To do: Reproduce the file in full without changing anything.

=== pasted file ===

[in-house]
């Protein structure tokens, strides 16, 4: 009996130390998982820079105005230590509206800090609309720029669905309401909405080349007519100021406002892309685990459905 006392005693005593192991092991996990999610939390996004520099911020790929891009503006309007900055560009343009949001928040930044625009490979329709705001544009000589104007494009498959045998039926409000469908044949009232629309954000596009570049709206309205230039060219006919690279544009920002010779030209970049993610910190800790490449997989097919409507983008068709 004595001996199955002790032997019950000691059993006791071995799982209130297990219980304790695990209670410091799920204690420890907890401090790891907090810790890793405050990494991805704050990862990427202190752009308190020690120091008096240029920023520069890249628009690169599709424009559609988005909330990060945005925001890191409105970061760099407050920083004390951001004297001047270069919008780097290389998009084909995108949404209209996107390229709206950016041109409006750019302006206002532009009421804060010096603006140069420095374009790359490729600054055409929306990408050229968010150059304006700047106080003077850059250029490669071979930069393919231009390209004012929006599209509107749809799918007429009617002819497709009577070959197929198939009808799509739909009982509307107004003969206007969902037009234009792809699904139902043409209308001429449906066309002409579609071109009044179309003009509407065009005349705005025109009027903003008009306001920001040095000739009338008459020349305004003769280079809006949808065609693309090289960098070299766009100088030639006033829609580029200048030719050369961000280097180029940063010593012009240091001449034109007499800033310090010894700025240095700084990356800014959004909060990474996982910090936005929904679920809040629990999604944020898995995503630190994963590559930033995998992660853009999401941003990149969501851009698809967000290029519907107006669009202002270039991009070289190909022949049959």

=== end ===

[in-house]
């Protein structure tokens, strides 16, 4: 009996130390998982820079105005230590509206800090609309720029669905309401909405080349007519100021406002892309685990459905 006392005693005593192991092991996990999610939390996004520099911020790929891009503006309007900055560009343009949001928040930044625009490979329709705001544009000589104007494009498959045998039926409000469908044949009232629309954000596009570049709206309205230039060219006919690279544009920002010779030209970049993610910190800790490449997989097919409507983008068709 004595001996199955002790032997019950000691059993006791071995799982209130297990219980304790695990209670410091799920204690420890907890401090790891907090810790890793405050990494991805704050990862990427202190752009308190020690120091008096240029920023520069890249628009690169599709424009559609988005909330990060945005925001890191409105970061760099407050920083004390951001004297001047270069919008780097290389998009084909995108949404209209996107390229709206950016041109409006750019302006206002532009009421804060010096603006140069420095374009790359490729600054055409929306990408050229968010150059304006700047106080003077850059250029490669071979930069393919231009390209004012929006599209509107749809799918007429009617002819497709009577070959197929198939009808799509739909009982509307107004003969206007969902037009234009792809699904139902043409209308001429449906066309002409579609071109009044179309003009509407065009005349705005025109009027903003008009306001920001040095000739009338008459020349305004003769280079809006949808065609693309090289960098070299766009100088030639006033829609580029200048030719050369961000280097180029940063010593012009240091001449034109007499800033310090010894700025240095700084990356800014959004909060990474996982910090936005929904679920809040629990999604944020898995995503630190994963590559930033995998992660853009999401941003990149969501851009698809967000290029519907107006669009202002270039991009070289190909022949049959």